New research shows that most dogs actually prefer affection over food. Affection included both verbal affirmation and physical touch like petting or a belly rub. This research is particularly interesting in light of the multitude of traits shared by canines and humans.
As published by Science of Us, a study in the Social Cognitive and Affective Neuroscience journal reports on the results of fMRI brain scans of 15 dogs being praised by their owners or fed a piece of hot dog. A total of 13 of the 15 dogs (87%) showed activity in the area of the brain responsible for reward and decision-making equal to or greater when praised as opposed to being fed. In a second experiment the dogs were sent through a simple maze with their owners at one end and a bowl of food at the other. Most of the dogs chose their owners. The two dogs that selected the food over their owners were the same ones whose brain scans indicated a preference for food in the first test.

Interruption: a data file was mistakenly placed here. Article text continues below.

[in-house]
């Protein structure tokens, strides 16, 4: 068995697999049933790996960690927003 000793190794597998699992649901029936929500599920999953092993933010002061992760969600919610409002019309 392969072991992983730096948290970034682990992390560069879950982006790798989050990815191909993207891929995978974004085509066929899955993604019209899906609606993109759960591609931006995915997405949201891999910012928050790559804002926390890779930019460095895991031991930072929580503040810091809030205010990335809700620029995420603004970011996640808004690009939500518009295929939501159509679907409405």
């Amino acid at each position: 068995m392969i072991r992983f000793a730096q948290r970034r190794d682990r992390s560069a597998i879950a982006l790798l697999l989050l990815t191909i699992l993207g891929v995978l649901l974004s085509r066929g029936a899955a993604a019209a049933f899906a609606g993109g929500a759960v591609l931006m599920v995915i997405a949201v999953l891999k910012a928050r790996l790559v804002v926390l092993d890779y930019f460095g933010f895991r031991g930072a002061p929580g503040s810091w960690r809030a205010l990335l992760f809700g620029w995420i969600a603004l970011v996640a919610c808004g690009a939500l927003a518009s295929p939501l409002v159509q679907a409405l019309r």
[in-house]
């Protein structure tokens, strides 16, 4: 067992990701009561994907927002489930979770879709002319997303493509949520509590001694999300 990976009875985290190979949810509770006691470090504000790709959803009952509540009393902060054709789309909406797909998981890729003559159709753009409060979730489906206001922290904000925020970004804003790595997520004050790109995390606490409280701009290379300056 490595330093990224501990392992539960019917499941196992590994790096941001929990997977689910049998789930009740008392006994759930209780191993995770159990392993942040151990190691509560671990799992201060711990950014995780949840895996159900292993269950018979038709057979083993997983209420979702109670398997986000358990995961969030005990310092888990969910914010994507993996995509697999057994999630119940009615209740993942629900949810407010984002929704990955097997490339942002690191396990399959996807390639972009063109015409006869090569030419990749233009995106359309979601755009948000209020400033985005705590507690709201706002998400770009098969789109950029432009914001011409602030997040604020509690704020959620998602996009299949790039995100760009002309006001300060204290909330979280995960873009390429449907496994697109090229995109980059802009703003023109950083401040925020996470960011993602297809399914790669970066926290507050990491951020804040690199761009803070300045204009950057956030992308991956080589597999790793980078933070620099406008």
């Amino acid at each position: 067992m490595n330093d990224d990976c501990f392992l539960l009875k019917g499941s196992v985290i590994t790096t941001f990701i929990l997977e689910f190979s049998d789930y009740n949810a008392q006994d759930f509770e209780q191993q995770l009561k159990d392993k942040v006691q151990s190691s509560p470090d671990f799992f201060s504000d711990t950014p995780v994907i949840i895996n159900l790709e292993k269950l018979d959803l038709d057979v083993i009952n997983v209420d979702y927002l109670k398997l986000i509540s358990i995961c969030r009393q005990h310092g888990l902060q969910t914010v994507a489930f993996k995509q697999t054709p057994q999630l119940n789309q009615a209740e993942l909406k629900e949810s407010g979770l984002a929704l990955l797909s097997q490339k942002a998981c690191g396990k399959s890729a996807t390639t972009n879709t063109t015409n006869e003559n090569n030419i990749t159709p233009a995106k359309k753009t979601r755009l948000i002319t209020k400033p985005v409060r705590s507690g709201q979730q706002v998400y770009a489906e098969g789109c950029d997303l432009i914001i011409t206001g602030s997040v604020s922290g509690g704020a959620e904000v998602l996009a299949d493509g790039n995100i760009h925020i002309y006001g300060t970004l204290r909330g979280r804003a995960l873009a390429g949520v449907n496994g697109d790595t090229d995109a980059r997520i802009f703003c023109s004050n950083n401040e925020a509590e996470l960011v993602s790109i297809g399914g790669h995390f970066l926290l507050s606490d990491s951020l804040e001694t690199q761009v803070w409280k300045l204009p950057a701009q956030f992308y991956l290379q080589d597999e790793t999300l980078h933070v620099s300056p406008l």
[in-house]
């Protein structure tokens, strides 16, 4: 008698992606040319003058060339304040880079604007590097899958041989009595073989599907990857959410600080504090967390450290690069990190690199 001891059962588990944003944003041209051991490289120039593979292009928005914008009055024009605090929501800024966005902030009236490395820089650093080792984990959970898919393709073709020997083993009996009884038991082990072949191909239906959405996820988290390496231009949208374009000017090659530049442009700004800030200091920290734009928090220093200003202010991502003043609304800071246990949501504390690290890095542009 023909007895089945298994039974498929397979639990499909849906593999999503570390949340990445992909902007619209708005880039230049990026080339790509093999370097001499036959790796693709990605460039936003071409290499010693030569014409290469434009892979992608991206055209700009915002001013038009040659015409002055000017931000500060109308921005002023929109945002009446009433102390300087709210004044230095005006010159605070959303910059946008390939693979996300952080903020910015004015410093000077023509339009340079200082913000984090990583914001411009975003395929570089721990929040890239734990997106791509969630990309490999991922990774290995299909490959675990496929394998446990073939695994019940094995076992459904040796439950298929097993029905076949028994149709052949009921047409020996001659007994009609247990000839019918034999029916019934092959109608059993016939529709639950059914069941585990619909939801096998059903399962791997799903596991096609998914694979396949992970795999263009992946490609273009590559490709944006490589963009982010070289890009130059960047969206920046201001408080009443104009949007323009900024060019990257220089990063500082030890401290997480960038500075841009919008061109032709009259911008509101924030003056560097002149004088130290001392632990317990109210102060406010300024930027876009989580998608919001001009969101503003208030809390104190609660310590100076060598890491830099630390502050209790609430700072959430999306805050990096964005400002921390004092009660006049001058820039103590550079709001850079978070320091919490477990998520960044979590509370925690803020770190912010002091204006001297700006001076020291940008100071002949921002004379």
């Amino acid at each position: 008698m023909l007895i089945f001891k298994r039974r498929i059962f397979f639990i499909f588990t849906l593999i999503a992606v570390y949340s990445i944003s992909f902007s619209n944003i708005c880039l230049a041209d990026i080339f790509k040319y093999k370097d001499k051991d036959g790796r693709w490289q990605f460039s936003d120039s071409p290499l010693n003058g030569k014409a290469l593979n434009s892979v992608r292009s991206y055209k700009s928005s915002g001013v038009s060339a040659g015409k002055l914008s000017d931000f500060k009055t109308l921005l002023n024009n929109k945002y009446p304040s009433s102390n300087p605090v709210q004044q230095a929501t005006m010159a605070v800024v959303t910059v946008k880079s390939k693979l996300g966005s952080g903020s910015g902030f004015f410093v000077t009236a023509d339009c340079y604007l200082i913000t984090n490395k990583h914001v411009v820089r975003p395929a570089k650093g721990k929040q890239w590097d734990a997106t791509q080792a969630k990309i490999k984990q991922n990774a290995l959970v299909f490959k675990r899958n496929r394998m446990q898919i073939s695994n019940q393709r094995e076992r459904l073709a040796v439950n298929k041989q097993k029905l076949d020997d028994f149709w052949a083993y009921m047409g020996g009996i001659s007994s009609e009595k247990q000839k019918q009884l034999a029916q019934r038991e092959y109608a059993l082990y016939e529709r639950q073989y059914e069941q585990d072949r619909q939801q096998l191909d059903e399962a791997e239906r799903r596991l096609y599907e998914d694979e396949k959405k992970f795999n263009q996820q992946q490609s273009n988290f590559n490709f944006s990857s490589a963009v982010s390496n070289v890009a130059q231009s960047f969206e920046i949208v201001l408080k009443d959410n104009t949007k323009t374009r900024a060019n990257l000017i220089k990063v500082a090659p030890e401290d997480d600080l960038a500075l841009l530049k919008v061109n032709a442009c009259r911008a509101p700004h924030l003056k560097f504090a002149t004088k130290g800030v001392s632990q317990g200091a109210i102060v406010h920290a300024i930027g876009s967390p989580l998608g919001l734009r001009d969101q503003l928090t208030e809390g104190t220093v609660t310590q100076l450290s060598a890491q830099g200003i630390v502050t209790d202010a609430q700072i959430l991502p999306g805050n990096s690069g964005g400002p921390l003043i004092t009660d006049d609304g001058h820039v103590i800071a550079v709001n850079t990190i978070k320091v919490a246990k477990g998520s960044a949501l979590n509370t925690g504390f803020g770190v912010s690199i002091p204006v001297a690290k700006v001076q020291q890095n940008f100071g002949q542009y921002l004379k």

In addition to underscoring how much dogs value social interaction, the study also points out the practical implications beyond aiding owners understanding relative to training their pets. The team of research scientists involved in the study posits that using brain scans in determining preference could improve the methodology of assigning service jobs to working dogs. For example, therapy jobs that entail close human contact might be a better fit for dogs that respond best to praise. Dogs motivated by receiving a treat upon job completion might be better suited for independent jobs like search and rescue.